# Why is this HVAC duct not connecting to the return?

In the picture below 1 and 2 are the two large air returns (they are at floor level)

2 corresponds to 4 and 5 which are openings in the return duct !

1 is a large register it spans the space between two joists BUT it does not communicate with the air return. It corresponds to 3 which is just a duct that lands at floor level in the basement

It does not make any sense because if you look under the floor from point 1 you can see the air return duct …
I think somebody cut some corners and did not complete the job to connect the air duct that goes down to basement to the main return

here is another angle for that duct that goes between the main floor and the basement without connecting to anything else

1 and 2 look like this

Here you can see the return duct that has no opening in it This is the picture of the second joist space where you can see the lip of the duct shoe that starts #3, it goes vertical from that point, while the camera looks horizontally toward the return duct

• what did you use to make the cad drawing? Commented Sep 7, 2022 at 5:20
• Is your house 2 levels, basement and main floor or more than that? Commented Sep 7, 2022 at 5:21
• I used Sketchup for the 3d rendering. It is ground floor and basement. Commented Sep 7, 2022 at 8:55

To answer the titular question of "why it's this way", either:

1. Perhaps someone stopped work to ask whether or how to connect both 1 and 3 to the trunk and forgot about it.
2. Get out your crystal ball because you'd have to read the minds of them what done it.

If 1 and 3 are in the same joist bay, then the bay itself is the return duct, and this was simply a short cut method to save on some sheet metal.

It seems that the same situation happened with 2 and 4/5.

Would it have been better if they'd connected the openings with sheet metal? Probably, but if your HVAC system is working, well, then, it works.

This answer was posted prior to the addition of the "no duct in the air return" picture (currently the last pic in the question), and, frankly, from the description and drawing, it was unclear to me exactly how it was laid out.

Based on this recently added picture, the simple solution (presuming the in floor picture shows the return air duct), might be to gain access to the side of the duct (cutting up through the ceiling drywall, not down through the hardwood floor), then cut a hole into the duct. Patch the drywall and call it a day.

• well I am not sure how well it works, after seeing this crap I do not think that is anywhere near adequate. Practically the only real return is #2 where the air is getting directly into the return duct. There is one small return in one of the rooms in the basement, just below that and that is is for the entire house. I think that the air circulation in the basement happens mostly based on the pressure generated by the furnace/ac when they push fresh cold or hot air in the basement. That will move the existing air toward one of the ends of the basmenet when the access to the basement Commented Sep 7, 2022 at 13:53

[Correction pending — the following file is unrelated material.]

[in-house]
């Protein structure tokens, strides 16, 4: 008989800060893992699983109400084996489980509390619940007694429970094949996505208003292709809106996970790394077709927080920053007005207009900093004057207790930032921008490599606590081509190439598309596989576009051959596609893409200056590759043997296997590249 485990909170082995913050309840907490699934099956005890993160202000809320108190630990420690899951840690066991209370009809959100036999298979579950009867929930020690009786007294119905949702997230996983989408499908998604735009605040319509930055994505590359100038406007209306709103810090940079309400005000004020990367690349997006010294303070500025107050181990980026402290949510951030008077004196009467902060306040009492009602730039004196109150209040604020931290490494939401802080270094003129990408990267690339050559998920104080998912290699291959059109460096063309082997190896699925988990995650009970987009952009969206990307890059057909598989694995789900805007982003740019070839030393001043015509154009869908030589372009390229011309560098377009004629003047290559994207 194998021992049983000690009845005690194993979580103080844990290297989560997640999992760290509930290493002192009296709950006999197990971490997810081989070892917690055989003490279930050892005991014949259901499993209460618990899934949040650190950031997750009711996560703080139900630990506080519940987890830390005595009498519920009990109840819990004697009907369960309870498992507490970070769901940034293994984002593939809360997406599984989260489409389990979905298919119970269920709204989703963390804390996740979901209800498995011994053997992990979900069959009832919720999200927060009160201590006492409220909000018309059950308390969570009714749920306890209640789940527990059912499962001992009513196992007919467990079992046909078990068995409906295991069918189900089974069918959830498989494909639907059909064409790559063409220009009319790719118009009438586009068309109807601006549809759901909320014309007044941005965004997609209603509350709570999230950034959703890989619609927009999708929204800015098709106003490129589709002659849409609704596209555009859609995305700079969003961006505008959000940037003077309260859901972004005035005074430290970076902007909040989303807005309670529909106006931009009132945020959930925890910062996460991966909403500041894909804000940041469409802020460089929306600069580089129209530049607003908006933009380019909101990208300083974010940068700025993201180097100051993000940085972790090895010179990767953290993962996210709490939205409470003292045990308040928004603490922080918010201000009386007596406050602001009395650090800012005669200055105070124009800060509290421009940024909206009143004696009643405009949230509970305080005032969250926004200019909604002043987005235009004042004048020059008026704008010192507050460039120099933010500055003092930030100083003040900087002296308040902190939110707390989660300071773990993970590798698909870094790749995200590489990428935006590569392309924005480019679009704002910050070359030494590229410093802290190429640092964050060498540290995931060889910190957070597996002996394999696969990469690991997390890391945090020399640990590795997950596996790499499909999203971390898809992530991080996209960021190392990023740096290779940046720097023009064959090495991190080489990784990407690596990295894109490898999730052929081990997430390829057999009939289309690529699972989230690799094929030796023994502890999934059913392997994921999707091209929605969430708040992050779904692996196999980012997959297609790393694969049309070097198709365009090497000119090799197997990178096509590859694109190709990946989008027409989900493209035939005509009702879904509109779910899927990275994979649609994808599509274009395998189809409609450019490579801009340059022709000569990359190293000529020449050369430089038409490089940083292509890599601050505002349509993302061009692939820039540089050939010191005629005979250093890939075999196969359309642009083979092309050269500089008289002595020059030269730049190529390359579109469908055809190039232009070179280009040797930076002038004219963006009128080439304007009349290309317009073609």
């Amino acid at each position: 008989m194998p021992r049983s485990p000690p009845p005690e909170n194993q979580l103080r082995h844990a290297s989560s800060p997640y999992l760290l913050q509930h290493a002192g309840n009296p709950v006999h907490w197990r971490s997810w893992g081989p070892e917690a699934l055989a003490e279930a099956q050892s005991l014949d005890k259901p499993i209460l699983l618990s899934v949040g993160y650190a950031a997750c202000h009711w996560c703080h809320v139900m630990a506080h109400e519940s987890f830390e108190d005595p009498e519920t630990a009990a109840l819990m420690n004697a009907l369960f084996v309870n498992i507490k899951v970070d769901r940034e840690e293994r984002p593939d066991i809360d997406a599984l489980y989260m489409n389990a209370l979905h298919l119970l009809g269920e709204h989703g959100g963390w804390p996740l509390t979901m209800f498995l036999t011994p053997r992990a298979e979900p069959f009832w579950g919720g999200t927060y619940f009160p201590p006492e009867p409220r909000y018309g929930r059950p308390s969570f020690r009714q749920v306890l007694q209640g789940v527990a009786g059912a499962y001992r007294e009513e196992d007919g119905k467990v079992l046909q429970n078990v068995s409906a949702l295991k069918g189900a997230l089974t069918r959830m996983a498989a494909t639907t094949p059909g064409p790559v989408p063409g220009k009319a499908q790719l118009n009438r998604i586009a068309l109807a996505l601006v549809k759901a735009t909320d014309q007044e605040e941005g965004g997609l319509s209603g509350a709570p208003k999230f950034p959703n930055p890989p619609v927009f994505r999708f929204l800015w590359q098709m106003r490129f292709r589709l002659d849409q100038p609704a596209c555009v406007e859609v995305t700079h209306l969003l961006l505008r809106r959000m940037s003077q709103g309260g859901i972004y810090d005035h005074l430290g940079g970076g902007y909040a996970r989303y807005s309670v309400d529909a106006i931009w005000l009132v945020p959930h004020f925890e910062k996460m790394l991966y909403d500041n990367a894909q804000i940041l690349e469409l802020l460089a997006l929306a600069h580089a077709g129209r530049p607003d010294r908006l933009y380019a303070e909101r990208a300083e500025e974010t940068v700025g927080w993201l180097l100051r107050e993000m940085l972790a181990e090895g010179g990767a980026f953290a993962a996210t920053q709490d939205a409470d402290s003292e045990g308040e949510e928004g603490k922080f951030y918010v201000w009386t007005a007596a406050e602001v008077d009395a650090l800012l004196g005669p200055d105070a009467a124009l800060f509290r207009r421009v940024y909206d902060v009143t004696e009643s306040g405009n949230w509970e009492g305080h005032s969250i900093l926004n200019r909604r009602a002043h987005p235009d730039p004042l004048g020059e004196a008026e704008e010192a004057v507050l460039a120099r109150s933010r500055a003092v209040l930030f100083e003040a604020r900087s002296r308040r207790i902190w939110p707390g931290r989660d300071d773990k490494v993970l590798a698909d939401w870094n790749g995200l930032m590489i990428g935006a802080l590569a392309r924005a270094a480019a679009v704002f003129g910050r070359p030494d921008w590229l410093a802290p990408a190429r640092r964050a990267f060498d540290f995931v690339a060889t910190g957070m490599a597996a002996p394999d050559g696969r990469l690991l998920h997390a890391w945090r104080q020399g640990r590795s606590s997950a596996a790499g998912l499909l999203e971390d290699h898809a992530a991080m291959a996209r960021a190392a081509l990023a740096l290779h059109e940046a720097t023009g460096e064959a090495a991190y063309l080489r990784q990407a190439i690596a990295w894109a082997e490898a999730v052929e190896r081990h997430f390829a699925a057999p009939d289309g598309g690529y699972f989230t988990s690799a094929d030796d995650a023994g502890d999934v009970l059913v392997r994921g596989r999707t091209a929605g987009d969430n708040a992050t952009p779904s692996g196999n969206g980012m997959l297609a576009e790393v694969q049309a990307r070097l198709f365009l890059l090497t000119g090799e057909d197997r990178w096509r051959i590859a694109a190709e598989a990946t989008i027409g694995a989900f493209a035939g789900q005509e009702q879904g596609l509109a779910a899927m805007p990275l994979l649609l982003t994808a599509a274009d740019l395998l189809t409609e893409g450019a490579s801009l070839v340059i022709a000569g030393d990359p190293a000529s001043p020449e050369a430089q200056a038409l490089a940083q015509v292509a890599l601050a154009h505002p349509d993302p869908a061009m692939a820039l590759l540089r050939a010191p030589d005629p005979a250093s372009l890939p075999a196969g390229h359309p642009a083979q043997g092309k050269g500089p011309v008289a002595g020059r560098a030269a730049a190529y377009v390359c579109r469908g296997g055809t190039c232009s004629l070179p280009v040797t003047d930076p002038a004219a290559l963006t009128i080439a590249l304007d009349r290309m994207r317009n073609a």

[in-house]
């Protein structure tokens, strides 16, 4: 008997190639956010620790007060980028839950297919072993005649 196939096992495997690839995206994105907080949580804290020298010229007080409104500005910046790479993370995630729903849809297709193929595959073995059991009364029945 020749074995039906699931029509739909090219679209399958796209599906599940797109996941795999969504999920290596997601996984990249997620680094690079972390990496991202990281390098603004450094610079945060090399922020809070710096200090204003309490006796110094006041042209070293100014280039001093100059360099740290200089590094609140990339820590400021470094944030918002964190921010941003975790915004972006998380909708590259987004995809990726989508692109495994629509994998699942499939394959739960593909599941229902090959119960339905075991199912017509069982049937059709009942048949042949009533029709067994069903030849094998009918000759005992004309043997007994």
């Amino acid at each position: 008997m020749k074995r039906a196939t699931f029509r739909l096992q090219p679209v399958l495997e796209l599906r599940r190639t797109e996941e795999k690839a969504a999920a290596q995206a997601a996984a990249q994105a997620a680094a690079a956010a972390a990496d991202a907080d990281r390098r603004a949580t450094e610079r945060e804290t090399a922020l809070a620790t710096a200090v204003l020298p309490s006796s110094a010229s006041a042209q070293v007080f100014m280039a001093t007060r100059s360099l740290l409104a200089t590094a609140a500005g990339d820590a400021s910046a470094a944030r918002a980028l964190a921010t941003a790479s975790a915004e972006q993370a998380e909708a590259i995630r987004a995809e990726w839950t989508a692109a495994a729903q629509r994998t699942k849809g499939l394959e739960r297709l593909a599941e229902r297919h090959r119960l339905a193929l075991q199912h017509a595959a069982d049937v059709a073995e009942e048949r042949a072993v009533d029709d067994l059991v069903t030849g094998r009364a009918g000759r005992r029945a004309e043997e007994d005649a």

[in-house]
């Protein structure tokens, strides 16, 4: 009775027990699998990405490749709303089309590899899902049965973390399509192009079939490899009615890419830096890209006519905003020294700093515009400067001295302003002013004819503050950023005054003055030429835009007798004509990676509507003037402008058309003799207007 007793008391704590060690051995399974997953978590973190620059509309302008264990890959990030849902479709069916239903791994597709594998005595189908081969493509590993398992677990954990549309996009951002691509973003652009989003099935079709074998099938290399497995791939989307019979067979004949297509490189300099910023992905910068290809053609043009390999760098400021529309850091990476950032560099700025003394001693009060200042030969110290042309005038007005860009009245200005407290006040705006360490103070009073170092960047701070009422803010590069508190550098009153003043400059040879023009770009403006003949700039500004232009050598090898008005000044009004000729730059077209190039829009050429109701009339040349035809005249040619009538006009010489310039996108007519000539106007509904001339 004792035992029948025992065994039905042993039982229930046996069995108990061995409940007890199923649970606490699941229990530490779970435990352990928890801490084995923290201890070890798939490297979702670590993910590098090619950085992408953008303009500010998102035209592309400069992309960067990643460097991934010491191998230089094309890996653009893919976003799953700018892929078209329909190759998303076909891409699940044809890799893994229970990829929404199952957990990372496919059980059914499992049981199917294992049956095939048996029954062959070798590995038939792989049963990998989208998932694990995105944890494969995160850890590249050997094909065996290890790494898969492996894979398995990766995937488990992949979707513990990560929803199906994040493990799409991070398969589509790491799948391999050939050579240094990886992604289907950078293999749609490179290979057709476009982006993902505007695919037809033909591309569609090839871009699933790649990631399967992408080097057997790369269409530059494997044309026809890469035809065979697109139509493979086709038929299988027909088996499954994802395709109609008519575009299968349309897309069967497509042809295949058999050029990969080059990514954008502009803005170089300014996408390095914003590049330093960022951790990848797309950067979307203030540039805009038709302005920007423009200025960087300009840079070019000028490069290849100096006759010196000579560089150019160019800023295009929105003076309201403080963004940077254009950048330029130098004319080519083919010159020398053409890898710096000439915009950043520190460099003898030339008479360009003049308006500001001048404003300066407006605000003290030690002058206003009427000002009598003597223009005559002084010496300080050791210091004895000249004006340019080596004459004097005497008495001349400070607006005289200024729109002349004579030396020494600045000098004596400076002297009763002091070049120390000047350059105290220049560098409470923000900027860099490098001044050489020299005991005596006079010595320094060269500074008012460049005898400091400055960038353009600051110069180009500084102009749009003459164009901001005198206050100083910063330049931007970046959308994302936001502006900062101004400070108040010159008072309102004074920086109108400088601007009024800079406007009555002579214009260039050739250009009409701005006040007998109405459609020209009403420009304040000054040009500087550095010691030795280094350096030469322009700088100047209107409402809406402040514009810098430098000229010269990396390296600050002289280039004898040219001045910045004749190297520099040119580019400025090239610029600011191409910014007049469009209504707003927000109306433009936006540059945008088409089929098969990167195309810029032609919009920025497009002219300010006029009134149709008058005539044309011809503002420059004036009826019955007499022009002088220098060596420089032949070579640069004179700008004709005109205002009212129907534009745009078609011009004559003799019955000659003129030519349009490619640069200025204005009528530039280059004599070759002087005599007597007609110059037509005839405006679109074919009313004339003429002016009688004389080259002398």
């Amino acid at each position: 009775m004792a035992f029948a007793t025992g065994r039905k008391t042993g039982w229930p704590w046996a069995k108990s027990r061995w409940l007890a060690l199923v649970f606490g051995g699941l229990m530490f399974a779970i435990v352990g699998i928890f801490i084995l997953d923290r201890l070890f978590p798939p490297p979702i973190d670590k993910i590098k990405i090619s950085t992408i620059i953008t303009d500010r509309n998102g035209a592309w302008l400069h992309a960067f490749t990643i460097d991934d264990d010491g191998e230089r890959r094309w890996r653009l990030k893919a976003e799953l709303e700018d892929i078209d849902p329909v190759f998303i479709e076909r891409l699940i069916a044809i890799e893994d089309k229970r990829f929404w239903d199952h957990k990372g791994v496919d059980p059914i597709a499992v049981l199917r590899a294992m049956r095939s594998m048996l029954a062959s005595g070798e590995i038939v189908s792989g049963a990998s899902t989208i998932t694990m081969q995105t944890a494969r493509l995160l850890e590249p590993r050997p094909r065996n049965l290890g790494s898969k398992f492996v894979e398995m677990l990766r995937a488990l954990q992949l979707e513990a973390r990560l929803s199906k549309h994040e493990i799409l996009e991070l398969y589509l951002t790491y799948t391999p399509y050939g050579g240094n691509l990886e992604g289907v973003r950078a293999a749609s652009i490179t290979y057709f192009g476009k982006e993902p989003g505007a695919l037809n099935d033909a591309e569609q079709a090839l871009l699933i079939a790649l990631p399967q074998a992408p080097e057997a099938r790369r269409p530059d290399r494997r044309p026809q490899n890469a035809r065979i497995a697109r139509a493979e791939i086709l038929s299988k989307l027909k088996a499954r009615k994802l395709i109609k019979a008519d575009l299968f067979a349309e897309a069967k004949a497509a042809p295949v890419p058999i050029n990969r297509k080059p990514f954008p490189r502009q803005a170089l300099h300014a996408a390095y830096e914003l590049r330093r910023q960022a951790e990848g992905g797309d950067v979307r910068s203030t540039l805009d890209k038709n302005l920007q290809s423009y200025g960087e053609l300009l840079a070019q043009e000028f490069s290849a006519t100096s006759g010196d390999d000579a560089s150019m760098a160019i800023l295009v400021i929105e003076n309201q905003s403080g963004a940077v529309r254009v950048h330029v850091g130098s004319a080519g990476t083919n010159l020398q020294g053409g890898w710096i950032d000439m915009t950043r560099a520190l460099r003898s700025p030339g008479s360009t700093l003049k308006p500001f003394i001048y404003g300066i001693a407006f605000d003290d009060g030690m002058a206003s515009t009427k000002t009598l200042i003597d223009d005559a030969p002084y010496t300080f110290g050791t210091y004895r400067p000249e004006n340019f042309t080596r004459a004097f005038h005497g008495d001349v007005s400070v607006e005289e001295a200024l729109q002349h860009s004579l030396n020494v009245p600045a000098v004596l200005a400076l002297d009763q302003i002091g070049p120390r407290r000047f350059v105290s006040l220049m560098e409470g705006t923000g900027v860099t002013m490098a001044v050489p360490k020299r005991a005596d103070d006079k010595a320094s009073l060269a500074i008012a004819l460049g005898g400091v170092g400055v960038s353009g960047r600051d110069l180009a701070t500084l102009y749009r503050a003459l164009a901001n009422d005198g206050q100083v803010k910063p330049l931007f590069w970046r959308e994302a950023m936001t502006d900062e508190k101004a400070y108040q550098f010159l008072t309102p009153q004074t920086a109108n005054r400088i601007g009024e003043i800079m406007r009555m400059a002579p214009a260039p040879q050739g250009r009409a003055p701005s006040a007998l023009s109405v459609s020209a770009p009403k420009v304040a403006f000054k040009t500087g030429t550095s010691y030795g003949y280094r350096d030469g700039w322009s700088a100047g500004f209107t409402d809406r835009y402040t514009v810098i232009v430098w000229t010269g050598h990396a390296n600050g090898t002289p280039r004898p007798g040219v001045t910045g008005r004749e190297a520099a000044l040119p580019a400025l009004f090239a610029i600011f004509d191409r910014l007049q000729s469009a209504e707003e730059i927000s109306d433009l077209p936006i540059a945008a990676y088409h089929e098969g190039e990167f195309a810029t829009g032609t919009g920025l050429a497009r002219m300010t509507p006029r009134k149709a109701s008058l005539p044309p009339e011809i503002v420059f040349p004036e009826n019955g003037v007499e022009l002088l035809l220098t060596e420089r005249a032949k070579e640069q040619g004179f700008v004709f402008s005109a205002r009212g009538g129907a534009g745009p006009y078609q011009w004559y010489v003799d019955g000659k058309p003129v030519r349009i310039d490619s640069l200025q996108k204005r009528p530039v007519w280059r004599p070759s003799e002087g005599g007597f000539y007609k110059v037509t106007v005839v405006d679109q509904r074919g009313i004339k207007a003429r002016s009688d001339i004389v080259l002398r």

• just to be 1 has no connection with the duct ...I will upload two pictures taken under the floor across the two joist spaces that 1 covers Commented Sep 7, 2022 at 13:55
• The hardwood is being removed so theoretically I could remove a couple of boards just above that area and do the duct work that I need to do. What I need to understand is why it was built like this and why they did not open that duct there which would have been very easy for them intially Commented Sep 7, 2022 at 16:38
• In that case, go for it from above. As to the why, either the first paragraph of P2000's answer or get out your crystal ball because you'd have to read the minds of them what done it. I think the general consensus is that this wasn't done correctly. Commented Sep 7, 2022 at 16:56
• @FreeMan good point, feel free to add that into yours without attribution Commented Sep 8, 2022 at 14:25

I think that adding one off these at the bottom end of 3 will solve my problems. I will hook that to the home automation system together with the HVAC https://www.homedepot.ca/product/power-air-square-of-round-ducts-air-booster/1000509032

It turned out that what I am seeing in the pictures (last two)is no the cold air return but some extension of the supply. The cold air return should be closer AND I think what I am seeing is in fact the supply duct. I am not sure why it is now elevated in the floor, it does not make sense because it would mean the joists have been cut there. I think those are just there to block the air to go further deep under the floor.

Update: since the floor was removed and I am left only with the diagonal boards I took a long knife and I started testing to see if there is duct under the floor behind those metal sheets you see in the picture. There is nothing there, they were installed just to block the air from going under the floor (way too far if you ask me) So the only option to improve this design is to install the above